WHAT HAVE THE HIGHLIGHTS AND CHALLENGES BEEN DURING YOUR TENURE AT DOTGL?
I've loved working with Dr. Oz and Lisa Oz. Meeting them to talk about the magazine for the first time in Hearst Magazines' Editorial Director Ellen Levine's office was a major highlight. We clicked immediately. Their energy is astounding. Another highlight-and challenge-was the launch of our website and social media platforms on September 1. There is so much health news, and health "gossip" out there online. It killed me not having a way to jump into the conversation with our clear point of view. It's been thrilling to engage with our readers outside the pages of the magazine and see what resonates most with them online. We've developed a great dialogue, and I'm excited to expand on that relationship in the future.

HOW DO YOU MAINTAIN A WORK/LIFE BALANCE?
It's elusive, but one change I made this year was cutting out working at home after dinner. I work on my commute from Brooklyn, all day in our open newsroom at the Hearst Tower, and on my commute home. That, my friends, is plenty of work. Once I'm back home, I am all about my daughters and my husband. I carve out time for exercise because I would go bonkers without it. Also, I am always thinking about my next vacation with the fam. And almost every Friday night, I invent a new cocktail. My tolerance for alcohol is pathetically low, so I've gotta make that one drink count.

WHAT DO YOU THINK IS THE BIGGEST ISSUE FOR WOMEN IN THE WORKPLACE?
It's incredibly challenging to push through the years when you have little kids without dropping out of the game entirely. Support systems for working moms of tiny kids are virtually nonexistent. Those are such important career-building years; I think we've got to do a better job bolstering those women. When I had my daughters, I also had an amazing boss who let me take longer-than-normal maternity leaves and understood when I would sometimes bolt out of the office to deal with something going on at home. I am eternally grateful to her. Women need more bosses with the power to manage the way she did.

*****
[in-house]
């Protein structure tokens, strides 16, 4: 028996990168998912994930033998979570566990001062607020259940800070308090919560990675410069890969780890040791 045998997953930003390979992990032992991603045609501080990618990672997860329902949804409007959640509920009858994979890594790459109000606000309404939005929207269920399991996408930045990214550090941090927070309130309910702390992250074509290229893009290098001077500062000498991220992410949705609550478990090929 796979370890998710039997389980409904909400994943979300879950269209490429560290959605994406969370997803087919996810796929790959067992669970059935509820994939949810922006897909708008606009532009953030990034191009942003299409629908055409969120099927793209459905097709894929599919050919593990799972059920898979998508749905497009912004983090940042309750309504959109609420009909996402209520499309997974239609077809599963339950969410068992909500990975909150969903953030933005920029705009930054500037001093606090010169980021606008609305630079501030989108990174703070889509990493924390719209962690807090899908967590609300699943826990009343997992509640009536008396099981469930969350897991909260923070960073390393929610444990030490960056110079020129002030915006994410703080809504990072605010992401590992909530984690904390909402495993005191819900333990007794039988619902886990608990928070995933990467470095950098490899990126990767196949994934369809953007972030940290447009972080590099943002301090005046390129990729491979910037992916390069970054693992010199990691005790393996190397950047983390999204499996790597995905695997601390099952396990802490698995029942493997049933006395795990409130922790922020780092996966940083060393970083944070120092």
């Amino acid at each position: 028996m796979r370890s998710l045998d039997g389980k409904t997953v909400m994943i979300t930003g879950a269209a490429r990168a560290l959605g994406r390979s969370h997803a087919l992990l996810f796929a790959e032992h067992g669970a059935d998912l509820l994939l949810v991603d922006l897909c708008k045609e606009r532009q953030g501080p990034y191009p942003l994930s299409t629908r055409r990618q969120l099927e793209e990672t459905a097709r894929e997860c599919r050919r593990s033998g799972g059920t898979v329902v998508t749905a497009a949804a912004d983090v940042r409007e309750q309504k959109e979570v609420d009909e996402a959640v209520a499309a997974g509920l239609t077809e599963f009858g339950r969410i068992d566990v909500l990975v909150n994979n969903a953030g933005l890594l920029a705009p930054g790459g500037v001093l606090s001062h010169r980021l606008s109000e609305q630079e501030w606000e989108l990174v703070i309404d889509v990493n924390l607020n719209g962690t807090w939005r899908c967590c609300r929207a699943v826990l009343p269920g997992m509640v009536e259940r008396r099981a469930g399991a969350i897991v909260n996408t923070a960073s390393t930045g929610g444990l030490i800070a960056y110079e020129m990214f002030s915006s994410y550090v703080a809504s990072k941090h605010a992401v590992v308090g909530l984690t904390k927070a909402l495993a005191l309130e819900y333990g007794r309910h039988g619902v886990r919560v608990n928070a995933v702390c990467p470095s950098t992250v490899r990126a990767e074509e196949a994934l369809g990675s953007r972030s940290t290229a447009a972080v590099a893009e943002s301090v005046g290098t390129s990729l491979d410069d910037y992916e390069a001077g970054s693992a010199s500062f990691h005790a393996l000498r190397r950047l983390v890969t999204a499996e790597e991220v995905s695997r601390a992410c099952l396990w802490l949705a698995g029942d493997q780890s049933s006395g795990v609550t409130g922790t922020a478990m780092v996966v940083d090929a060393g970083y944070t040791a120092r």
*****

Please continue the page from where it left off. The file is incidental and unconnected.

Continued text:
HOW HAS MENTORSHIP MADE A DIFFERENCE IN YOUR PROFESSIONAL AND PERSONAL LIFE?
I've been so fortunate in this regard. My mentors are also great friends. They give me sage advice and push me to try scary things, but they are also the best lunch dates around. Wildly funny, always honest, and very cool.

WHICH OTHER FEMALE LEADERS DO YOU ADMIRE AND WHY?
There are so many, ranging from Hillary Clinton to Malala Yousafzai to Amy Poehler. But I am also inspired by the women I encounter every day running small businesses and teams around New York. No boldfaced names--just gritty women making it work in a frenetic city.

WHAT DO YOU WANT DOTGL TO ACCOMPLISH IN THE NEXT YEAR?
I'd like our site to become the most trusted source of healthy lifestyle information online; just solid news and constant motivation. I'd also like to move up the list of the top-selling magazines on American newsstands. We debuted at #9 after only seven issues, and we're now at #7, but I'm excited about additional growth as we get Dr. Oz's message out to a broader audience.